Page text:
At 11:10 I crossed the town of Stuyvesant line. Not too far past occurred a terrible incident, for which I feel very badly, even though the outcome had not been my intention. It had been some time since I had been able to get a glimpse of the river, for all the trees. I saw a small opening, across from a farmhouse, and so I parked my bike and took my camera to get a better view. I climbed over the railing and started making my way through the tall grass, which had become matted down. Suddenly a startled animal bolted from in front of me and ran towards the road. Just as it started to cross the road, a fast moving jeep came by and I heard a "thud" as it clipped the animal. I could not see the animal, but it had made the bushes and tall grass just a yard away from me and was thrashing violently. I could see red blood spurting up from the grass. This horrible thrashing continued for 30 seconds of so, until there was silence. When I climbed out, I saw that the animal had been a cat, now lying dead in the grass by the roadside, with half its head gone. I felt terrible, and so responsible. All this simply because I had wanted a photo. And yet there could have been no way to foresee or avoid it. The incident shook me up, for one does not often see death so close up and so graphically. (May God have mercy on the soul of this poor dead cat.)
|Through the undergrowth to the Hudson|
|Looking down on the Hudson from the edge of the gorge|
|View north to the Hudson from higher elevation|
The road continued up and down along the gorge until 11:40, when I began a long, serious climb. I was down to my granny gear and easiest gear in back and was inching my way up the long hill. The hill brought me into the town of Stuyvesant proper.
Just through town, at 11:55, the road proceeded to drop right back down to the water's edge, in a long, fast descent back into the Hudson Gorge.
|View west to Catskills around Stuyvesant|
At 12:00 I was even with the town of Kinderhook and turned on my phone. Sheryl called as arranged. She was just leaving Waterford, where she had been antiquing for the last hour. She was set to drive through Troy on U.S. Hwy 4, and then had to follow some fancy turns around Ransselaer in order to reach Hwy 9J.
|Route 9 Bikeway|
At 12:30 began another long, long climb out of the gorge. By now, I was also getting low on water. When I had unloaded half my gear to Sheryl, I had given up the two litre-sized water bottles I normally carried in my front panier (which I did not have anymore, anyway). I was left with only my two regular-sized bicycle water bottles, in their special holders. I realized, then, why I had learned to carry two extra litres of water, and began to lament their absence.
Atop the cliff, the road turned away from the river and struck out over the flat expanse of farmland. At 12:45, I came to the junction with U.S. Hwy 9 and Hwy 9J ended. Luckily, just before the intersection, I had passed a suburban house with two young girls sitting out on the grass selling lemonade while their mom held a garage sale in the driveway. I stopped and had a tall lemonade and a cupcake for a dollar. I then convinced the girls to fill up my bike water bottles inside. I felt refreshed again.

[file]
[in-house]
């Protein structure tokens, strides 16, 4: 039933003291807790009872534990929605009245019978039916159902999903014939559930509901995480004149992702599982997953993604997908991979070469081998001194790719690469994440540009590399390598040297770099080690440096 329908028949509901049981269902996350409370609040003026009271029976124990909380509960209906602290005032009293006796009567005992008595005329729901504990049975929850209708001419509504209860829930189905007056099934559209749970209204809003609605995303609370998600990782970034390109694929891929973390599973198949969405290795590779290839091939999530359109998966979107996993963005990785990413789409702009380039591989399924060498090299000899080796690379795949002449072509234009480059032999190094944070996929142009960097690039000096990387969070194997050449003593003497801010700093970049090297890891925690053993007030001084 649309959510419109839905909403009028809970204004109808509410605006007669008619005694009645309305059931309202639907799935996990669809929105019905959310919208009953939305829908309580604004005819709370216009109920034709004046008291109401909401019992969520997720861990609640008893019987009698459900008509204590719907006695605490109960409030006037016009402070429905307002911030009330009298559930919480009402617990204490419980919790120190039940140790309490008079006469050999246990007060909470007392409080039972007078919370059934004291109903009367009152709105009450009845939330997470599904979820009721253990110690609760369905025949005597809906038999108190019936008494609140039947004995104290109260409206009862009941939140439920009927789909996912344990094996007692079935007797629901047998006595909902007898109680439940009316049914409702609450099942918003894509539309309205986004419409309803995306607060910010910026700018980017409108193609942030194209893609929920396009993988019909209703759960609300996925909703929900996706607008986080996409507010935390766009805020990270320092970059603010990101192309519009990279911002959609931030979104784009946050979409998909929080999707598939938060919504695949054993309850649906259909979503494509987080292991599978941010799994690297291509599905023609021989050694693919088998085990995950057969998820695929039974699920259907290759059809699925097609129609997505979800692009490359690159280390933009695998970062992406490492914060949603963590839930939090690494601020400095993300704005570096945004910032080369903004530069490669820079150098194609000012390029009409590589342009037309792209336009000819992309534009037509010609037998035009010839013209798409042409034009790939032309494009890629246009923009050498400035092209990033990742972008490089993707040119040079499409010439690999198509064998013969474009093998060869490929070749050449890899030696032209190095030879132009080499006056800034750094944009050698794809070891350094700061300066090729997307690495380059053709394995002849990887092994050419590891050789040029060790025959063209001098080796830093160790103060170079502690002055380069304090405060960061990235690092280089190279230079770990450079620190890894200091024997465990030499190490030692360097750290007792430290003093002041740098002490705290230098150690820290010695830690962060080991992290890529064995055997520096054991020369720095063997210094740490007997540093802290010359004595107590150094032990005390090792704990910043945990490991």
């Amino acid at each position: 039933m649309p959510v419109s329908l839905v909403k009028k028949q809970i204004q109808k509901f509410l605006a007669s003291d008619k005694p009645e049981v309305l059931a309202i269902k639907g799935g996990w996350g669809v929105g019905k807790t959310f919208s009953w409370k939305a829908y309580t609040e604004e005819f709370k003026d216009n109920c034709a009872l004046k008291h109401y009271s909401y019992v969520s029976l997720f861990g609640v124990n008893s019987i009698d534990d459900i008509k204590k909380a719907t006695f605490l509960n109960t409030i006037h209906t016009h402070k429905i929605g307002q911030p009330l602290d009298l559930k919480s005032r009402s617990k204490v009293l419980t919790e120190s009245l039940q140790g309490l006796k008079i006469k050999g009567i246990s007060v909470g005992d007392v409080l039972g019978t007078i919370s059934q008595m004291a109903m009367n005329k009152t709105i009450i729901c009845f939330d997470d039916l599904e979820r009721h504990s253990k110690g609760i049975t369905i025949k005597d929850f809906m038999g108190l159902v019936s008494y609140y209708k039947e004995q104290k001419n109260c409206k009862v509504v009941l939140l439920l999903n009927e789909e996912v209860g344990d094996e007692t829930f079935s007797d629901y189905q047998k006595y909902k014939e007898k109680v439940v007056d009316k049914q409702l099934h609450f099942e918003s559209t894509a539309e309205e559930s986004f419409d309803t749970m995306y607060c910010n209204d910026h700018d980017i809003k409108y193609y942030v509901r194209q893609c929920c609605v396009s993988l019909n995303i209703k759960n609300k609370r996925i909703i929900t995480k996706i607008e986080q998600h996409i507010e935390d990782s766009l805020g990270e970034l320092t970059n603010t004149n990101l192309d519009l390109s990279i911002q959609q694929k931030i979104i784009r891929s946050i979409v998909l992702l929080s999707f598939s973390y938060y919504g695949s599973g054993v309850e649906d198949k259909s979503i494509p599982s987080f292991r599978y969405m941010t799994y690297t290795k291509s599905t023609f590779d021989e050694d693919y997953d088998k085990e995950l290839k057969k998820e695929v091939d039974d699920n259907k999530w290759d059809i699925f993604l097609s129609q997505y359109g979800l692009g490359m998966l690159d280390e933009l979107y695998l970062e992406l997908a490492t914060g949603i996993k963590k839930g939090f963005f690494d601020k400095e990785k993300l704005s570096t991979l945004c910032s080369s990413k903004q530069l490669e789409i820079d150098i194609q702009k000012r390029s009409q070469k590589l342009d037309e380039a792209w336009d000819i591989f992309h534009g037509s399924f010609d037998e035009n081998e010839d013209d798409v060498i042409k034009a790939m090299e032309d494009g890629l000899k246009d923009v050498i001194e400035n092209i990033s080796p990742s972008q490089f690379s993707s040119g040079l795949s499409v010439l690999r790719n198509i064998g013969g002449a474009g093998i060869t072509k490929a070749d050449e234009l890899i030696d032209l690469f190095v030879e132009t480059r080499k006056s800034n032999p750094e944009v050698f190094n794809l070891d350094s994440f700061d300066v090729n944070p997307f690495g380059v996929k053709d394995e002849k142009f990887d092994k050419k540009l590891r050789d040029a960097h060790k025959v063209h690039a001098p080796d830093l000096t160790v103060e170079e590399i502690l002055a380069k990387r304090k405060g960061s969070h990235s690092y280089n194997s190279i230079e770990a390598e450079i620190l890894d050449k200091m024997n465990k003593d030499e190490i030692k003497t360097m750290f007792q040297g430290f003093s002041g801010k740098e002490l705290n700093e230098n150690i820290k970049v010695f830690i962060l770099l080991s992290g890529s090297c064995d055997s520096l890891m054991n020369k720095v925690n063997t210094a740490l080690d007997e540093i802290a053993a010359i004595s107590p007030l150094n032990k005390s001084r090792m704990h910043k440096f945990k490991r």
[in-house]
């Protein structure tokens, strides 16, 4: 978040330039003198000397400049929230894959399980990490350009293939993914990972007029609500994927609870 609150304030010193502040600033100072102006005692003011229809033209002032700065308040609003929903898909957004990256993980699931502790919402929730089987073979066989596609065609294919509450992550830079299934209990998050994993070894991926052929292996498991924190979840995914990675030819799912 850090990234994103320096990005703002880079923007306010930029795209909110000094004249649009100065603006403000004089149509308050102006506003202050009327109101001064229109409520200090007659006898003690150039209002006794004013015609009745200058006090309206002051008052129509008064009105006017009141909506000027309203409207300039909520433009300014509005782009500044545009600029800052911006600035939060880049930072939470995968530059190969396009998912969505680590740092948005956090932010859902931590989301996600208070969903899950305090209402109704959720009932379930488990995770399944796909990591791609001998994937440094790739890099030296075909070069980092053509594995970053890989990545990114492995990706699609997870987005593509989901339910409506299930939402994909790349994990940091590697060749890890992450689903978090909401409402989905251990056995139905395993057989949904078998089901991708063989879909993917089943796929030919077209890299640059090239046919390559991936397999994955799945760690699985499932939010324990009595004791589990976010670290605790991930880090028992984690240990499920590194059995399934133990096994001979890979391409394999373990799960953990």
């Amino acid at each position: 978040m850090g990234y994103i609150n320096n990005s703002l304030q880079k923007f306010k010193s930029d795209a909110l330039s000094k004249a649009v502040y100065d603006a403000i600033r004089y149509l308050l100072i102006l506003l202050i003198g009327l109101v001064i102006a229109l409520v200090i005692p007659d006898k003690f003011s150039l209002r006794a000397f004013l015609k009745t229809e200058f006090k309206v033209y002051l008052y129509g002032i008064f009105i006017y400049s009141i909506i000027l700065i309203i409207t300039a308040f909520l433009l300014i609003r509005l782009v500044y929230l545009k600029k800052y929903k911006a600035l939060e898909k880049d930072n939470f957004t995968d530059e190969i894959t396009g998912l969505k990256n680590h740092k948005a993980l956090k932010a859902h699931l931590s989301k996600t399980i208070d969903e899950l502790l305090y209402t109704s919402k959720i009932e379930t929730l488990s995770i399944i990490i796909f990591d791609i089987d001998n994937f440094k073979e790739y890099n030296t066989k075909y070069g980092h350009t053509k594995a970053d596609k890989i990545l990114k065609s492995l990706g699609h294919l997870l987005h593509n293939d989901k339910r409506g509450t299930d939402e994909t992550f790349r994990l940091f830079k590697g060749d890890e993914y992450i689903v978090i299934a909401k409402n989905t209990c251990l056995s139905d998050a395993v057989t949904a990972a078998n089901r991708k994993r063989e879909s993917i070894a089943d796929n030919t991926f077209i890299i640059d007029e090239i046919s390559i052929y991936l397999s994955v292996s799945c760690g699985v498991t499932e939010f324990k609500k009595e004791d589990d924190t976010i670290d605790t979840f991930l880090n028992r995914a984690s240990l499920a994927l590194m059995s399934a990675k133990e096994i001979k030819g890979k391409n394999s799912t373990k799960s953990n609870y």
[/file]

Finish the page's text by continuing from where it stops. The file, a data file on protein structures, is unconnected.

The going on U.S. Hwy 9 was a bit better, although the traffic was heavier than had been the occasional car on Hwy 9J. There was a wide shoulder for me to ride on. New York has several officially marked "Bike Routes", and I was on "Bike Route 9", which had actually started in Plattsburgh and had followed Hwy 9 down through the Adirondacks. I would be sticking with Bike Route 9 all the way into New York City.
I rode through Columbiaville and then, at 12:55, began yet another long, fast descent from the crest, culminating in a bridge over Stockport Creek. From 13:00 to 13:10, then, I was engaged in the long, granny-gear drudgery of climbing back up to the crest once again.
|Day 5: Hudson (Street)|
I rode past a Wal-Mart at 13:20 and realised it would be a good place to buy some gloves. Riding that morning without the extra padding of my gloves, lost the day before, my hands were already smarting. So I turned into the vast parking lot. Of course, there was no official place to lock one's bike, so I ended up having to chain it to the barrier at the shopping cart return area. I had to remove all my backs, placing them into a cart. Half an hour went by, from 13:20 to 13:50, by the time I had locked and unloaded, gone inside, gotten my gloves and paid for them, and then returned and re-loaded and unlocked my bike.
I rode on down along the boulevard just a few blocks when I saw a decent looking family restaurant. It was 14:00 and I had not yet eaten lunch. I was able to park my bike by the window of the restaurant so that I could keep an eye on it and went inside. The waitress was kind of miffed when I eschewed all the clean tables, in order to sit at the one dirty one. Yet this was the one near my bike. I had a cup of clam chowder, a tuna sandwich with fries, and an iced cream, all washed down with a bottomless root beer.
Refreshed, I set out again at 14:30 and by 14:35 had entered the town of Hudson. Hudson and Greenport are really just one big city. All the businesses and malls appear to be in Greenport. Once across the town line, they all disappeared.
I had to find Hwy 9G in Hudson. This led me to have to turn right at the main corner and drop down through the tiny city streets towards the river. Hudson turned out to be a very depressed area, on par with Troy. All the old, wooden houses were decrepit and the paint was peeling. The most unsavoury characters were looking out from front balconies. I rode by an old, falling down junk yard, which sported huge signs put up by those concerned citizens who wanted it preserved as a heritage site. Finally, as I had dropped most of the way down the hill, I came to the cross street which was labelled as Route 9G. I turned left and soon was heading out of town and back into the country. It was 14:50, and I was glad to be clear of Hudson.
|South of Hudson: Deep descent to tributary crossing|